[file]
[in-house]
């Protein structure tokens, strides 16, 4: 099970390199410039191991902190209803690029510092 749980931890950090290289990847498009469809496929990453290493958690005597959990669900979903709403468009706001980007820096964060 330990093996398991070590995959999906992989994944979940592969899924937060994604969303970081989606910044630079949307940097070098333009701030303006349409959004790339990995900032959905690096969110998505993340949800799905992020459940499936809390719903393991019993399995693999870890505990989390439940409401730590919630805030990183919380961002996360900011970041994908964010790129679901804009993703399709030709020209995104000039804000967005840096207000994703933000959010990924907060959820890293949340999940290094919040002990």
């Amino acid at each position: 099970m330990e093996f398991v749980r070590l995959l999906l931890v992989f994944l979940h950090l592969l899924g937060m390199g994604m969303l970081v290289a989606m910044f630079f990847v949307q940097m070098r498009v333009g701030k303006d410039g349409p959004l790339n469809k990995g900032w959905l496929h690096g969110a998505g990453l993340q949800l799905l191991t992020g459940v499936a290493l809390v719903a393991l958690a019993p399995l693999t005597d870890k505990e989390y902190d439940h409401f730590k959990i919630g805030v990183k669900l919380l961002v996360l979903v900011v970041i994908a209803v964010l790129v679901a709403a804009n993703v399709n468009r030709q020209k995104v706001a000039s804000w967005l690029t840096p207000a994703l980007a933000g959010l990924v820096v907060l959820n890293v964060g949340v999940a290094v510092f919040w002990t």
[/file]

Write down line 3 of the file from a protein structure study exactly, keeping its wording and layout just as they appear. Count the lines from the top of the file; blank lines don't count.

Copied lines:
């Amino acid at each position: 099970m330990e093996f398991v749980r070590l995959l999906l931890v992989f994944l979940h950090l592969l899924g937060m390199g994604m969303l970081v290289a989606m910044f630079f990847v949307q940097m070098r498009v333009g701030k303006d410039g349409p959004l790339n469809k990995g900032w959905l496929h690096g969110a998505g990453l993340q949800l799905l191991t992020g459940v499936a290493l809390v719903a393991l958690a019993p399995l693999t005597d870890k505990e989390y902190d439940h409401f730590k959990i919630g805030v990183k669900l919380l961002v996360l979903v900011v970041i994908a209803v964010l790129v679901a709403a804009n993703v399709n468009r030709q020209k995104v706001a000039s804000w967005l690029t840096p207000a994703l980007a933000g959010l990924v820096v907060l959820n890293v964060g949340v999940a290094v510092f919040w002990t």